Quote:

It is also no surprise that when control of the Federal government changes sides, the government doesn't swiftly change directions, no matter how hard one side pushes the buttons that control the country. For people with a superficial understanding of government, it looks like there is no difference in parties because there is no differences in performance because the opposition party is still there, slowing everything down.


Yup. The system as it was designed. Nobody to blame but the voters for our terrible leadership.

Quote:

Let's run an experiment after the next election: both political parties bring loaded guns to work and start shooting their opposition. I think in the aftermath that gun control will become law, which will be a win for the Democrats.


Assuming the Democrat politicians practice what they preach, there would be no Democrats left to make that a law after they all brought knives to a gun fight.

And again, why so violent?

Quote:

But a less extreme version of this experiment is to elect a two-thirds majority for one party or the other. Then we'd find out how fast things can change. The Confederates resigning from Congress was an example of how fast government can move once the opposition leaves Washington DC.


I can't imagine that would ever happen again, so your experiment will never even take off the ground.

If the Democrats had complete run of the show right now we'd be the United States of MexiPakistanifornia and we'd be at war with Russia without any guns.

Not sure what would happen if the Republicans ran the show, but I don't trust them anymore with that power than I do the Democrats.


Do Right, Be Right. :)

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Thursday, May 23, 2019 8:23 AM

SECOND

The Joss Whedon script for Serenity, where Wash lives, is Serenity-190pages.pdf at www.mediafire.com/folder/1uwh75oa407q8/Firefly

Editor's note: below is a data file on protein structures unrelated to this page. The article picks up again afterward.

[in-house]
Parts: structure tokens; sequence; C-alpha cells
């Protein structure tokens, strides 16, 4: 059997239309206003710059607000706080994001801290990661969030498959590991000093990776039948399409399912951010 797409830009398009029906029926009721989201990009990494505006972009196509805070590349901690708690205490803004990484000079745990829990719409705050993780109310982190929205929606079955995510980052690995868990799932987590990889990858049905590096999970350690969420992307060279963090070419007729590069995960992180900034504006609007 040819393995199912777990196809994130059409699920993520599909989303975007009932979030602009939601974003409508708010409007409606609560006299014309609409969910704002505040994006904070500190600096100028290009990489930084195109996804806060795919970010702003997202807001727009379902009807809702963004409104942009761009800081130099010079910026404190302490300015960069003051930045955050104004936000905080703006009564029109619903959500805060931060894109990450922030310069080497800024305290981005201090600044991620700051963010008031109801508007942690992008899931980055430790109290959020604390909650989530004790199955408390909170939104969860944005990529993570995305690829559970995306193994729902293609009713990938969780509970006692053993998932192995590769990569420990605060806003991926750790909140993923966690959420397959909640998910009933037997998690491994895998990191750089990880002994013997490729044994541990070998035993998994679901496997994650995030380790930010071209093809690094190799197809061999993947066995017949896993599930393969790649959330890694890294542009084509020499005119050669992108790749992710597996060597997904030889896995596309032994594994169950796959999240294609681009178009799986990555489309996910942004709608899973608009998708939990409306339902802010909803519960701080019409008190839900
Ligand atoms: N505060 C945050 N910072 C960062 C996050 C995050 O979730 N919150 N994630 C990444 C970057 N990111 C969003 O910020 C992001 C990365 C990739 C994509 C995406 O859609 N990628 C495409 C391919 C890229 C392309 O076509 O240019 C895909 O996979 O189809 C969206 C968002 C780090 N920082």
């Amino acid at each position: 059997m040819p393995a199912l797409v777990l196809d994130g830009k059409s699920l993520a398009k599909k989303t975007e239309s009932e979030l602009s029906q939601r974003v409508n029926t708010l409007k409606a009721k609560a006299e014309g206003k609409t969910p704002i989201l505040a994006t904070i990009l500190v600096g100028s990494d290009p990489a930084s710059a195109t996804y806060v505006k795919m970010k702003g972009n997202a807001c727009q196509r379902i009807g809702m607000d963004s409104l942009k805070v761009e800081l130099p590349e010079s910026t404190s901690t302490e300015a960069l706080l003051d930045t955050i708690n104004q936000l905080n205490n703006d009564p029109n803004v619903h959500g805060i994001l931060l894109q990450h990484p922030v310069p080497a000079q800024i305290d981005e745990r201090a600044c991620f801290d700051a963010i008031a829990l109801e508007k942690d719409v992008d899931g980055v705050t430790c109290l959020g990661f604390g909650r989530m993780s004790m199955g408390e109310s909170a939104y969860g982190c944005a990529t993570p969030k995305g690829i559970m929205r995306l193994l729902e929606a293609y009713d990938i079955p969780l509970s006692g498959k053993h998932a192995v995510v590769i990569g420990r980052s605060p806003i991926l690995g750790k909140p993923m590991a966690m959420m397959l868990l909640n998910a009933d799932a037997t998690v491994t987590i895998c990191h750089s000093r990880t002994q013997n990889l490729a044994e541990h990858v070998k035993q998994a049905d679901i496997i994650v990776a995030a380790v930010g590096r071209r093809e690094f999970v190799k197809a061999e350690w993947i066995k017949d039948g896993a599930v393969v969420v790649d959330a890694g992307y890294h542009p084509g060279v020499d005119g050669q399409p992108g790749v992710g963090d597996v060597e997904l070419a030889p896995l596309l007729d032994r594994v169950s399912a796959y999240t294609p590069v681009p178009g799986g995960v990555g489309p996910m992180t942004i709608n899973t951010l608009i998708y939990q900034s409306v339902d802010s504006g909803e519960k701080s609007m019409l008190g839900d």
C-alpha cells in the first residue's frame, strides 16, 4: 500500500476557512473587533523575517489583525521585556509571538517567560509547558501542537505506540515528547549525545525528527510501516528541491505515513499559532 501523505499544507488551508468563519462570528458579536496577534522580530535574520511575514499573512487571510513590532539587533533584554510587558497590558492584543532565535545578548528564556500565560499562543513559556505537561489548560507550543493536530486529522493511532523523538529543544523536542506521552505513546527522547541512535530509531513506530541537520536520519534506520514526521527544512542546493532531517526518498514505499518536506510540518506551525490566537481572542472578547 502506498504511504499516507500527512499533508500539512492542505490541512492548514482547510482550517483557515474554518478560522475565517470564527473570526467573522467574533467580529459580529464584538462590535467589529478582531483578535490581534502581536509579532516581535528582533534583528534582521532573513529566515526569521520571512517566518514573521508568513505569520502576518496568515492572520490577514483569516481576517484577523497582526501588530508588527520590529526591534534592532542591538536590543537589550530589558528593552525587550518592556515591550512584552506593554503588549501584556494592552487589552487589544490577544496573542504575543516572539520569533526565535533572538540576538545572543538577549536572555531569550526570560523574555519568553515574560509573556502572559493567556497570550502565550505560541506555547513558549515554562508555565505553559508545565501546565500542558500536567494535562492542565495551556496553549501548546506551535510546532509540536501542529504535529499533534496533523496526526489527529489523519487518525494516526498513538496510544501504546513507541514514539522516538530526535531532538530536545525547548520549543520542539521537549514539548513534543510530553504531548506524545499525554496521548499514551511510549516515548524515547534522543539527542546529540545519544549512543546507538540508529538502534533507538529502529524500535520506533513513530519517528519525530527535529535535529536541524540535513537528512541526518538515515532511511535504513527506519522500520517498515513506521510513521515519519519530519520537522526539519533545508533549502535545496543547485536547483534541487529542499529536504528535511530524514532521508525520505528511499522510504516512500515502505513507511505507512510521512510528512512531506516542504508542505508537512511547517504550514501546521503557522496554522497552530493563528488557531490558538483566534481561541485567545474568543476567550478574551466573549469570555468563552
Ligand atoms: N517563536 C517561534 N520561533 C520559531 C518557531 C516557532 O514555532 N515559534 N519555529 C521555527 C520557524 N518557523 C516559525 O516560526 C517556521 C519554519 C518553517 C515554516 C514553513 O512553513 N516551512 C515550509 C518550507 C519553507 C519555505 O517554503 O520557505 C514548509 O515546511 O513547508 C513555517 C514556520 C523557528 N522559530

Quote:

Originally posted by 6IXSTRINGJACK:

Quote:

But a less extreme version of this experiment is to elect a two-thirds majority for one party or the other. Then we'd find out how fast things can change. The Confederates resigning from Congress was an example of how fast government can move once the opposition leaves Washington DC.


I can't imagine that would ever happen again, so your experiment will never even take off the ground.

If the Democrats had complete run of the show right now we'd be the United States of MexiPakistanifornia and we'd be at war with Russia without any guns.

Not sure what would happen if the Republicans ran the show, but I don't trust them anymore with that power than I do the Democrats.


Do Right, Be Right. :)

This has happened once before. Herbert Hoover did such a poor job responding to the Crash of 1929 that FDR was elected and, two years later, the Democrats finally got two thirds of the seats in the Senate. The Republicans accused FDR of making America into MexiPakistanifornia, exactly like you are doing now. The Republican opposed everything as Communism. Social Security was Communism. The New Deal was Communism. Even aid to the United Kingdom to fight Hitler was Communism.

The Bitter Origins of the Fight Over Big Government - What the battle between Herbert Hoover and FDR can teach us
www.theatlantic.com/magazine/archive/2019/03/fdr-herbert-hoover-big-go
vernment/580456
/